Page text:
The Cultural Project of the Late British Empire in Africa
- Author(s): Ritter, Caroline Barnes
- Advisor(s): Vernon, James
- et al.
This dissertation is a study of British theater, publishing, and broadcasting in East and West Africa from the 1930s to the 1970s. Although traditional histories of the British Empire stop in the 1960s I argue that a cultural version of empire gained momentum during colonial independence and persisted for decades after. While historians of Europe, Africa, and the Middle East have studied the reinvention of empire after 1919 through international mandates and development regimes, they have ignored the cultural project that was vital in giving new forms of legitimacy to British imperialism. During the 1930s Britain introduced broadcasting services, publication bureaus, and film units into its African colonies under the rubric of colonial development. Over the following decades an increasing number of British organizations became involved in projecting Britain’s influence and the English language through theater, radio, and mass-produced print. The organizations ranged from official institutions, such as the Colonial Office and the British Council, to non-state forms of overseas representation, such as the BBC and Oxford University Press. As the colonies moved closer to independence, British interventions in theater, publishing, and broadcasting collided with anti-colonial pressures abroad and at home; yet, these particular forms of British representation persisted beyond independence into the postcolonial period.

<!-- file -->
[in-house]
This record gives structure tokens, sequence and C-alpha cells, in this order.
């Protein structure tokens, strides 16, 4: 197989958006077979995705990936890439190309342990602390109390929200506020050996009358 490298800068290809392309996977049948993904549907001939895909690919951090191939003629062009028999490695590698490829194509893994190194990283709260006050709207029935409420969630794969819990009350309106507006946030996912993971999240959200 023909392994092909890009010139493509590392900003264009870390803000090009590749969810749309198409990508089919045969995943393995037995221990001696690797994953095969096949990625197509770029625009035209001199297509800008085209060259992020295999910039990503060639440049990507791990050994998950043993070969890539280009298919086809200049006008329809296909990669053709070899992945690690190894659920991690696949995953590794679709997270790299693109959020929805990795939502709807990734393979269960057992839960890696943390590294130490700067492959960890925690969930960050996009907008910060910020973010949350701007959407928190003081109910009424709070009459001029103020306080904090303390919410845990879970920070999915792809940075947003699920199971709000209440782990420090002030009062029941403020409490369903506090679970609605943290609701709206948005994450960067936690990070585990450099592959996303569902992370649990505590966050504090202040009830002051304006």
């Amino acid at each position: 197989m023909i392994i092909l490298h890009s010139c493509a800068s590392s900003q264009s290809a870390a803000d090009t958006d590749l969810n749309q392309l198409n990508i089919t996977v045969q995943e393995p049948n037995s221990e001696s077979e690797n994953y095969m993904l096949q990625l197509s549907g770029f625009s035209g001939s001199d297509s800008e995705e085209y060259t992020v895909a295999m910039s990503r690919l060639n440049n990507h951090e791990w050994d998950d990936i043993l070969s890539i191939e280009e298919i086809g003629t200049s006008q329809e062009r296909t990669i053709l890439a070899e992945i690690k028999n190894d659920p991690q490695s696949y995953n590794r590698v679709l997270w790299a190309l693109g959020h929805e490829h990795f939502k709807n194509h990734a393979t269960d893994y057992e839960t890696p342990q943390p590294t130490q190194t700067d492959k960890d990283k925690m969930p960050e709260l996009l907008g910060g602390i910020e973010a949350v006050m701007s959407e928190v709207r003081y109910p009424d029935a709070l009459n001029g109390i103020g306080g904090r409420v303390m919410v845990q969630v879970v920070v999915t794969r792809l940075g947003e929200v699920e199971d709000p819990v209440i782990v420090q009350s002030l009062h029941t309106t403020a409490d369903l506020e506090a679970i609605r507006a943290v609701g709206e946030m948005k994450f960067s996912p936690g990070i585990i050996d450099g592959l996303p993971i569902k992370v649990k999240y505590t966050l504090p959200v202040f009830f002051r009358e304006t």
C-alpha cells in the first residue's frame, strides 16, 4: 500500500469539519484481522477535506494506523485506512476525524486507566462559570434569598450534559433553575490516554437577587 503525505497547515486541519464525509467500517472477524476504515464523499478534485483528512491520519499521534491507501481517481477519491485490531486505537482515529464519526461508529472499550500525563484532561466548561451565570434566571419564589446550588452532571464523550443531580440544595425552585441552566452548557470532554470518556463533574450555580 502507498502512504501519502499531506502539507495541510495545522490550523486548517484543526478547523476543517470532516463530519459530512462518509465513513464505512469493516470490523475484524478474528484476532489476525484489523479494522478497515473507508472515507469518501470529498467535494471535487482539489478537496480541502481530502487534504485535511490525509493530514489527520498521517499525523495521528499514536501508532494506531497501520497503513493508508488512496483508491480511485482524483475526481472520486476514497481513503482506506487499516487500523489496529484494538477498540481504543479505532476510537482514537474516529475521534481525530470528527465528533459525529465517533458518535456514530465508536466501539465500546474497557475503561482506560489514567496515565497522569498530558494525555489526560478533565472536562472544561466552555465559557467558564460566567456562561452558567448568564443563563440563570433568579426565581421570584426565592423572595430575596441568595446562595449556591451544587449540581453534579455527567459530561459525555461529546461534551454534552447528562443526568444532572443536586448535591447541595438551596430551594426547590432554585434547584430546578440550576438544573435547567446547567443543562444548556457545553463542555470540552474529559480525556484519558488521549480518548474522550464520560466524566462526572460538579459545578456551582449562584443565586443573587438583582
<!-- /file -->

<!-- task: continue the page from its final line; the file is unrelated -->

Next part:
In short, Britain used the domain of culture to maintain its imperial influence after the end of formal political control. My study looks at the cultural work of a variety of forms of mass media, and I use Africa – a central locale of the decolonizing British Empire and the late Cold War – to examine its role. Africa’s postcolonial public sphere was shaped by the cultural project of late empire not least because it engaged a variety of African agents and agencies who in turn sought to make cultural imperialism history. My larger project, therefore, leads to thinking about the cultural politics of the contemporary world and how the West continues to reach global audiences today.